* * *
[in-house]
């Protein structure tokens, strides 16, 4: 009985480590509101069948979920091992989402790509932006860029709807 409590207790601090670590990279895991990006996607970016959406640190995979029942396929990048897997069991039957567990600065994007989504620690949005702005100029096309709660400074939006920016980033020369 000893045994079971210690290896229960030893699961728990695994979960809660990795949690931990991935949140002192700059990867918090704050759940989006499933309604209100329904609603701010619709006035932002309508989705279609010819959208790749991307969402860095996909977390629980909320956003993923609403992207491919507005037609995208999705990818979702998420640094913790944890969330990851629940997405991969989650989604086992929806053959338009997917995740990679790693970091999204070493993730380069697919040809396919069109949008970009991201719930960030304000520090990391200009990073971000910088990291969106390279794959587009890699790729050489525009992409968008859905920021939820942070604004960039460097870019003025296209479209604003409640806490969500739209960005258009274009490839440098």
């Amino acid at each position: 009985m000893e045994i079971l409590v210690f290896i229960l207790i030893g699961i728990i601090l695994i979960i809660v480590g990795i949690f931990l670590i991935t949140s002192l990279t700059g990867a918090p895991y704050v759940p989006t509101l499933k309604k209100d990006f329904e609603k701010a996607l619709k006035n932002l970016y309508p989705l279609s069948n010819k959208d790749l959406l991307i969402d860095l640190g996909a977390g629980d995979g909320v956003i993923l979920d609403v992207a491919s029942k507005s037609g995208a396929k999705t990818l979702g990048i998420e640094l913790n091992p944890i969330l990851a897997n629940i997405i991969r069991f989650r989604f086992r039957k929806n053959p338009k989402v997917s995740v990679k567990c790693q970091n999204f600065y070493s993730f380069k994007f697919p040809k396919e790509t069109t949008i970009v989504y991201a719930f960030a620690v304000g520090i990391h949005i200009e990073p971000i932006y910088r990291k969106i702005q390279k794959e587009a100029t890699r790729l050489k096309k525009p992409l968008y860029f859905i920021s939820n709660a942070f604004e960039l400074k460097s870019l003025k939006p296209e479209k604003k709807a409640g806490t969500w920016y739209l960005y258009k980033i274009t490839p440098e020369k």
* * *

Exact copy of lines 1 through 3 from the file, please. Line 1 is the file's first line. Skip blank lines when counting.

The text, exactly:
[in-house]
């Protein structure tokens, strides 16, 4: 009985480590509101069948979920091992989402790509932006860029709807 409590207790601090670590990279895991990006996607970016959406640190995979029942396929990048897997069991039957567990600065994007989504620690949005702005100029096309709660400074939006920016980033020369 000893045994079971210690290896229960030893699961728990695994979960809660990795949690931990991935949140002192700059990867918090704050759940989006499933309604209100329904609603701010619709006035932002309508989705279609010819959208790749991307969402860095996909977390629980909320956003993923609403992207491919507005037609995208999705990818979702998420640094913790944890969330990851629940997405991969989650989604086992929806053959338009997917995740990679790693970091999204070493993730380069697919040809396919069109949008970009991201719930960030304000520090990391200009990073971000910088990291969106390279794959587009890699790729050489525009992409968008859905920021939820942070604004960039460097870019003025296209479209604003409640806490969500739209960005258009274009490839440098």
């Amino acid at each position: 009985m000893e045994i079971l409590v210690f290896i229960l207790i030893g699961i728990i601090l695994i979960i809660v480590g990795i949690f931990l670590i991935t949140s002192l990279t700059g990867a918090p895991y704050v759940p989006t509101l499933k309604k209100d990006f329904e609603k701010a996607l619709k006035n932002l970016y309508p989705l279609s069948n010819k959208d790749l959406l991307i969402d860095l640190g996909a977390g629980d995979g909320v956003i993923l979920d609403v992207a491919s029942k507005s037609g995208a396929k999705t990818l979702g990048i998420e640094l913790n091992p944890i969330l990851a897997n629940i997405i991969r069991f989650r989604f086992r039957k929806n053959p338009k989402v997917s995740v990679k567990c790693q970091n999204f600065y070493s993730f380069k994007f697919p040809k396919e790509t069109t949008i970009v989504y991201a719930f960030a620690v304000g520090i990391h949005i200009e990073p971000i932006y910088r990291k969106i702005q390279k794959e587009a100029t890699r790729l050489k096309k525009p992409l968008y860029f859905i920021s939820n709660a942070f604004e960039l400074k460097s870019l003025k939006p296209e479209k604003k709807a409640g806490t969500w920016y739209l960005y258009k980033i274009t490839p440098e020369k």